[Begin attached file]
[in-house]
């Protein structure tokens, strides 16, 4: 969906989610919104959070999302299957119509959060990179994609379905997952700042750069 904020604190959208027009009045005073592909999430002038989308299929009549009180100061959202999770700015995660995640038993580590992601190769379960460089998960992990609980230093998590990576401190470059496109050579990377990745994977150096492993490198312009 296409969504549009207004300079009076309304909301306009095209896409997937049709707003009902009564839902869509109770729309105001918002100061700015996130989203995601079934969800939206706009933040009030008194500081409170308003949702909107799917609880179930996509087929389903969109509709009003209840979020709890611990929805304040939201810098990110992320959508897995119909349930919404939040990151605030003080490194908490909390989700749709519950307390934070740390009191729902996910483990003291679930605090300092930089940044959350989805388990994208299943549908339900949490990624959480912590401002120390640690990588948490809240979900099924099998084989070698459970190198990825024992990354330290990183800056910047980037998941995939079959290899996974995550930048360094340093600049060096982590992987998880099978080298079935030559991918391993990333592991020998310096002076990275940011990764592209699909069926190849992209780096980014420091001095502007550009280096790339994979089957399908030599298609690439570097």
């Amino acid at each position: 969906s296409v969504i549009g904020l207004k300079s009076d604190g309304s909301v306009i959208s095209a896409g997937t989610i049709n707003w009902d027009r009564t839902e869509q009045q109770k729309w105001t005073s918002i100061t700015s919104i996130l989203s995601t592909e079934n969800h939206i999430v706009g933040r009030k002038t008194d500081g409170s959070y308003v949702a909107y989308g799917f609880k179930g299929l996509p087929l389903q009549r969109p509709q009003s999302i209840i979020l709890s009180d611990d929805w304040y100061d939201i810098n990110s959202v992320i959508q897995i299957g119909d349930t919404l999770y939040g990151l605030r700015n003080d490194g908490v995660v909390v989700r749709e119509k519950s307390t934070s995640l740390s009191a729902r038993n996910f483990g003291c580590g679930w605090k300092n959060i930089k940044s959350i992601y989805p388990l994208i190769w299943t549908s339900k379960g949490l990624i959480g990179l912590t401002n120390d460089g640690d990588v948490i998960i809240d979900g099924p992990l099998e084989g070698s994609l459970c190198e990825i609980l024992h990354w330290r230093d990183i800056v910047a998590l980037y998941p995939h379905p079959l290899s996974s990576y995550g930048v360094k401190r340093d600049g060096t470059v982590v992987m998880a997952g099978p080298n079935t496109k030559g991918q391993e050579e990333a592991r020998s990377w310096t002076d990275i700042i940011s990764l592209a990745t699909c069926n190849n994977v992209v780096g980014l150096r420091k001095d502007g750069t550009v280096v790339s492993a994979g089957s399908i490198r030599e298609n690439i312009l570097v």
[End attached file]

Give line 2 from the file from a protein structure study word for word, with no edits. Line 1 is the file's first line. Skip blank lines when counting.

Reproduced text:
């Protein structure tokens, strides 16, 4: 969906989610919104959070999302299957119509959060990179994609379905997952700042750069 904020604190959208027009009045005073592909999430002038989308299929009549009180100061959202999770700015995660995640038993580590992601190769379960460089998960992990609980230093998590990576401190470059496109050579990377990745994977150096492993490198312009 296409969504549009207004300079009076309304909301306009095209896409997937049709707003009902009564839902869509109770729309105001918002100061700015996130989203995601079934969800939206706009933040009030008194500081409170308003949702909107799917609880179930996509087929389903969109509709009003209840979020709890611990929805304040939201810098990110992320959508897995119909349930919404939040990151605030003080490194908490909390989700749709519950307390934070740390009191729902996910483990003291679930605090300092930089940044959350989805388990994208299943549908339900949490990624959480912590401002120390640690990588948490809240979900099924099998084989070698459970190198990825024992990354330290990183800056910047980037998941995939079959290899996974995550930048360094340093600049060096982590992987998880099978080298079935030559991918391993990333592991020998310096002076990275940011990764592209699909069926190849992209780096980014420091001095502007550009280096790339994979089957399908030599298609690439570097």